DES MOINES, Iowa -- For nine years Des Moines police have been investigating a cold case involving a homeless man whose body was found in the river. Now that man's family has some closure.
"We were able to present the cremains of what we've been calling John Doe 2005 for the past nine years to the family today....it's good," says Polk County Chief Medical Examiner Gregory Schmunk.
Schmunk fights back tears as he talks about finally giving a family closure. Back in October of 2005, the body of a man was found in the Des Moines River near the Center Street Dam. It was close to a homeless camp. The man had about $10 in cash on him, but no identification.
Over the years, investigators with the county medical examiners office struggled to identify him, showing doctors, police and the homeless a picture of the man's face taken during the autopsy.
"We checked all the homeless encampments, we checked all of the shelters and everything else. Nobody could recognize this guy." Dr. Schmunk says, "He had multiple admissions here at Broadlawns Medical Center. Nobody recognized the photographs that we showed them."
Then, in 2010, we ran a story about the case as part of an ongoing series we were doing on cold cases. A woman thought she recognized the picture of the victim we showed as her ex-husband and called Des Moines police, but she tells us police incorrectly told her the body was that of a Hispanic male.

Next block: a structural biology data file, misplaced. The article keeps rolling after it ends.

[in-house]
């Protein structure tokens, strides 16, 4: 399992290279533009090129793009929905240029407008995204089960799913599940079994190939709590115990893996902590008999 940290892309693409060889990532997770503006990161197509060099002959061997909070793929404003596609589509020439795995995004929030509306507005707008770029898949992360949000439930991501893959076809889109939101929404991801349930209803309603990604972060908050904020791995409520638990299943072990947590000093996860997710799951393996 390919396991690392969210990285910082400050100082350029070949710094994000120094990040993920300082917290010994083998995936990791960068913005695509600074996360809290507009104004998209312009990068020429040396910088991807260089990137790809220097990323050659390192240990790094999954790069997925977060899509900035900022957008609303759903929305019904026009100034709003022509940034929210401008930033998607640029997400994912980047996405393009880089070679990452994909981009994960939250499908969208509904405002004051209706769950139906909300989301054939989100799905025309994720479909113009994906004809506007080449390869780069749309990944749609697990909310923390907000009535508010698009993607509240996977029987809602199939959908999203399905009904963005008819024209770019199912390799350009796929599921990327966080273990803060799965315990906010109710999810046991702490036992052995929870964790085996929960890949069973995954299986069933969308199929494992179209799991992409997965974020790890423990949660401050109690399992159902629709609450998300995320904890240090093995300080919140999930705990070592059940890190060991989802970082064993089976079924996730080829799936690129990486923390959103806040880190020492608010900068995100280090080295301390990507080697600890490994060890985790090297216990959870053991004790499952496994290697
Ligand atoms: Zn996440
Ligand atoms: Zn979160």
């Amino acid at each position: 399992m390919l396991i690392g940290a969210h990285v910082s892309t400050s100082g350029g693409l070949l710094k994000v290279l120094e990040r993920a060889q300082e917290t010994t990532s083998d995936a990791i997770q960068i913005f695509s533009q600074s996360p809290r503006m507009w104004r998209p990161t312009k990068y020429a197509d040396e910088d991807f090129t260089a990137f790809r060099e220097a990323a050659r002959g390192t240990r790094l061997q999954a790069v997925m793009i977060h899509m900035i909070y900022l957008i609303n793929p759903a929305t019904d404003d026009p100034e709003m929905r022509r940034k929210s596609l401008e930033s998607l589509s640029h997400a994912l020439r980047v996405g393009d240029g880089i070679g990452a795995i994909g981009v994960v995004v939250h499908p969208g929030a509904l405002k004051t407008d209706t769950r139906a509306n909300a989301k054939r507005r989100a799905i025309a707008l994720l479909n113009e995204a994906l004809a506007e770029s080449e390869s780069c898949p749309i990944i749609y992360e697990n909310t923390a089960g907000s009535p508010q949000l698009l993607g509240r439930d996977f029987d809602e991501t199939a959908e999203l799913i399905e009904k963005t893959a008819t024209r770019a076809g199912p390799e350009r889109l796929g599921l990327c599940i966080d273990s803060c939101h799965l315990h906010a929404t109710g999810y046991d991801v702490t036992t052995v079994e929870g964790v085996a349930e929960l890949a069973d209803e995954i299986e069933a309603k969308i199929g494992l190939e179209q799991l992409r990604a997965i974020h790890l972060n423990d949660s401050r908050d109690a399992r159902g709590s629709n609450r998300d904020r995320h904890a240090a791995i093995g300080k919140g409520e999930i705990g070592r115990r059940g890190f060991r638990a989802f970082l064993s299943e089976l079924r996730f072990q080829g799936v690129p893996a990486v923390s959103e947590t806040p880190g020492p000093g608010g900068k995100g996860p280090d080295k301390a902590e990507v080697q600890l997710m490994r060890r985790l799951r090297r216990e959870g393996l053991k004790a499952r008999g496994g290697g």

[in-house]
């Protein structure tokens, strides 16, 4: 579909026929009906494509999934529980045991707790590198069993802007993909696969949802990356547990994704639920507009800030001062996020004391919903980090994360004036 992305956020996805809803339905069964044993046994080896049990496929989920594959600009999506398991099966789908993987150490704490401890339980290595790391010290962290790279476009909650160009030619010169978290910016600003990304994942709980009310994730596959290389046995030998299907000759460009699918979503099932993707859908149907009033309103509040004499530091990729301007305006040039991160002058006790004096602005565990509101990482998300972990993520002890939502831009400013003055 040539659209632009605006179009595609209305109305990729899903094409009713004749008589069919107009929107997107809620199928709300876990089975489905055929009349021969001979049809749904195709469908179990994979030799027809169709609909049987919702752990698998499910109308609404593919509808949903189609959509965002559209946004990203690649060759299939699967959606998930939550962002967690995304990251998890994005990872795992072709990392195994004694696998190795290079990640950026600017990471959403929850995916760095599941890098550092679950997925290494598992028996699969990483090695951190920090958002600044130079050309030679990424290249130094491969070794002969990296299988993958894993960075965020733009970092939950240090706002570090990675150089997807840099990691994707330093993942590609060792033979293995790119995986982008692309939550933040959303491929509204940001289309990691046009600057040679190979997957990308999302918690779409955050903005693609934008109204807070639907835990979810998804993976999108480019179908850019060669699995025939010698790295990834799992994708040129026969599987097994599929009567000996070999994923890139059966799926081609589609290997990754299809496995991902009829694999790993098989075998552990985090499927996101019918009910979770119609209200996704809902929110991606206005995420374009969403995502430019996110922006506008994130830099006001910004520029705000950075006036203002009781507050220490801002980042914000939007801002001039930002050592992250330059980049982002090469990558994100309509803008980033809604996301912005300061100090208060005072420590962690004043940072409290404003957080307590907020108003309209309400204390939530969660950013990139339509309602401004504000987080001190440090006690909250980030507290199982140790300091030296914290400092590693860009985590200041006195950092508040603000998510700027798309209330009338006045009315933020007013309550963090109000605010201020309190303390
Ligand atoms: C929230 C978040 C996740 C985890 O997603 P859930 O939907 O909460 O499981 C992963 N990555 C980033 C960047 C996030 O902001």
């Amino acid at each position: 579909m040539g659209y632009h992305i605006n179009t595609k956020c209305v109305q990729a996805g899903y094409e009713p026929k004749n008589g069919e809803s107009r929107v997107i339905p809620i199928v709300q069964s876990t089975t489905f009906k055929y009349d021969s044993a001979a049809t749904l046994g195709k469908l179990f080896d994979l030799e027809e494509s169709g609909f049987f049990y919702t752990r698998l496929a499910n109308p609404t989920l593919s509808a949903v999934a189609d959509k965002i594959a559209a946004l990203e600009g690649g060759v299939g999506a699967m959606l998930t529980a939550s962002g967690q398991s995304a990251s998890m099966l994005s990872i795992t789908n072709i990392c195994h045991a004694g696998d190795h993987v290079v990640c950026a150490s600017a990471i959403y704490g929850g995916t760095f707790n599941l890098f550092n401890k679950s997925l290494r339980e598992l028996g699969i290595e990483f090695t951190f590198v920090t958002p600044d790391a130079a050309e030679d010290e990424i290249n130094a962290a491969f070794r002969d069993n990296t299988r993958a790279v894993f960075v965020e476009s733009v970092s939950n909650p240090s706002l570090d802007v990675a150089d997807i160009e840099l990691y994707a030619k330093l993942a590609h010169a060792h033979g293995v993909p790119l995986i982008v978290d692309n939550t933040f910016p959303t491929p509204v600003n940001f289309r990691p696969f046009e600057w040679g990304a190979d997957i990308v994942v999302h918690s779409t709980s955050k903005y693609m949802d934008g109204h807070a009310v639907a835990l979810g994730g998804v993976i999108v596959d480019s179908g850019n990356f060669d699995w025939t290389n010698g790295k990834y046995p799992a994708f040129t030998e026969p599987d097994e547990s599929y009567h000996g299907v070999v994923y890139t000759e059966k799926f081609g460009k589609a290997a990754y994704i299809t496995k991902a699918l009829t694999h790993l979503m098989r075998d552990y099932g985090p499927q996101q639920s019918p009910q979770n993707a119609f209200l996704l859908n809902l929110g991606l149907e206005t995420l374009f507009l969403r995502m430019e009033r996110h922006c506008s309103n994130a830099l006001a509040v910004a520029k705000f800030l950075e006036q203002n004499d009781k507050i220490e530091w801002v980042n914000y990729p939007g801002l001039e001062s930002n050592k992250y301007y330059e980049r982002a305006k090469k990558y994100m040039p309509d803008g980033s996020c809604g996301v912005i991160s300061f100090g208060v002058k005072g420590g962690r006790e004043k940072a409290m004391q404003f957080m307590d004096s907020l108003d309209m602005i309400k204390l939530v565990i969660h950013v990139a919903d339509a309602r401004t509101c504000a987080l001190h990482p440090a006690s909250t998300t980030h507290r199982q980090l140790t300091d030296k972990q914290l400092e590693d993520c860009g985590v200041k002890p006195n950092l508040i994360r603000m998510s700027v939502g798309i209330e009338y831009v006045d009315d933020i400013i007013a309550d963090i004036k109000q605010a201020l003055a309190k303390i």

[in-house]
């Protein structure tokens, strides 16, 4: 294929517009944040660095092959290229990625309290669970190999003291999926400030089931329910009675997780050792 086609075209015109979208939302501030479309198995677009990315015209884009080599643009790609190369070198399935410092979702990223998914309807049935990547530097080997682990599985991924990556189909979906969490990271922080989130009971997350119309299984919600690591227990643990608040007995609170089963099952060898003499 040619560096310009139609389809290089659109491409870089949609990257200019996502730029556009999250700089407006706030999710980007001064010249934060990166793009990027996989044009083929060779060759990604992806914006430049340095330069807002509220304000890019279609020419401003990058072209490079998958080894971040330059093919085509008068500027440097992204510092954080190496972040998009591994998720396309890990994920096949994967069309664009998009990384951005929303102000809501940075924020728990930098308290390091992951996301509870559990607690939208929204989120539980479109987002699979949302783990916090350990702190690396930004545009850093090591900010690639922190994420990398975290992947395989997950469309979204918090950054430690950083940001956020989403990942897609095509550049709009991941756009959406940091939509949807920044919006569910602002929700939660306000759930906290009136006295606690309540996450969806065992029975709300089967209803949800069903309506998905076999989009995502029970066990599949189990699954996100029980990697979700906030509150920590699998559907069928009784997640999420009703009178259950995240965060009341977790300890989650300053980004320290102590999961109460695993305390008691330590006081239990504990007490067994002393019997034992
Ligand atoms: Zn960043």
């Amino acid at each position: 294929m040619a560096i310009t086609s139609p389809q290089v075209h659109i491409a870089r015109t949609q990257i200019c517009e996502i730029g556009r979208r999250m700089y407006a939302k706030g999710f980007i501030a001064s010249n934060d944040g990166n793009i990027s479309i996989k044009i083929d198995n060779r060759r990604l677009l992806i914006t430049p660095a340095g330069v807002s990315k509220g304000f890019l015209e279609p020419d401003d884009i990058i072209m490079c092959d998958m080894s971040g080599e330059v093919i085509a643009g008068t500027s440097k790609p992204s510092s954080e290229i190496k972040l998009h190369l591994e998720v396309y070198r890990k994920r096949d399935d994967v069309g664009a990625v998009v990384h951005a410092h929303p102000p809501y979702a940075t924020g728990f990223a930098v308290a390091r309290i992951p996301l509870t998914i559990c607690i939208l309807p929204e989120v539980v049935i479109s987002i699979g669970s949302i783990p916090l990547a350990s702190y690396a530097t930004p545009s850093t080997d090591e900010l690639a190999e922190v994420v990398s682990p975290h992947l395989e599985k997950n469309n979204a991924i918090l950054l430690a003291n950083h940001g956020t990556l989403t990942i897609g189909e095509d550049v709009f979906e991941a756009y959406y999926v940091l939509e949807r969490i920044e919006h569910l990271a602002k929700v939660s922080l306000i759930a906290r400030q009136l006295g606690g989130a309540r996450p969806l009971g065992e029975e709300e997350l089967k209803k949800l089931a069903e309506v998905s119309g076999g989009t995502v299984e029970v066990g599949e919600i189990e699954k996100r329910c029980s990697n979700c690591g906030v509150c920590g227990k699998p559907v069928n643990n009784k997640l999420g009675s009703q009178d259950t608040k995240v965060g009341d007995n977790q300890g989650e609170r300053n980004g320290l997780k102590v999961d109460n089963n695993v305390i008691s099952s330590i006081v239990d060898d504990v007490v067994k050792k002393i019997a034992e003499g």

Last week, the woman checked out our story again on the iowacoldcases.org website, and was sure the body belonged to her ex-husband, Robert Bryan McMahon. She contacted the medical examiners office.
"Just ecstatic about how we got this done," Dr. Schmunck says, "A little bit frustrated by the fact that we really tried...we did everything really right but the pieces just didn't fit together."
Family members tell us McMahon, who went by his middle name Bryan, studied to be a chef in France and Atlanta, and owned a restaurant in Boone for several years. They say he was a good man, but his alcoholism robbed him of his business, his family, and eventually his life. They say he can now have peace, according to the county medical examiner, because of the story we aired.
"It was absolutely crucial," Dr. Schmunck says, "Had you not done your work, and Iowa Cold Cases not put it out there, he would have been never identified."
Police say McMahon's death is not considered suspicious.
To learn more about unsolved cases around the state, log on to iowacoldcases.org.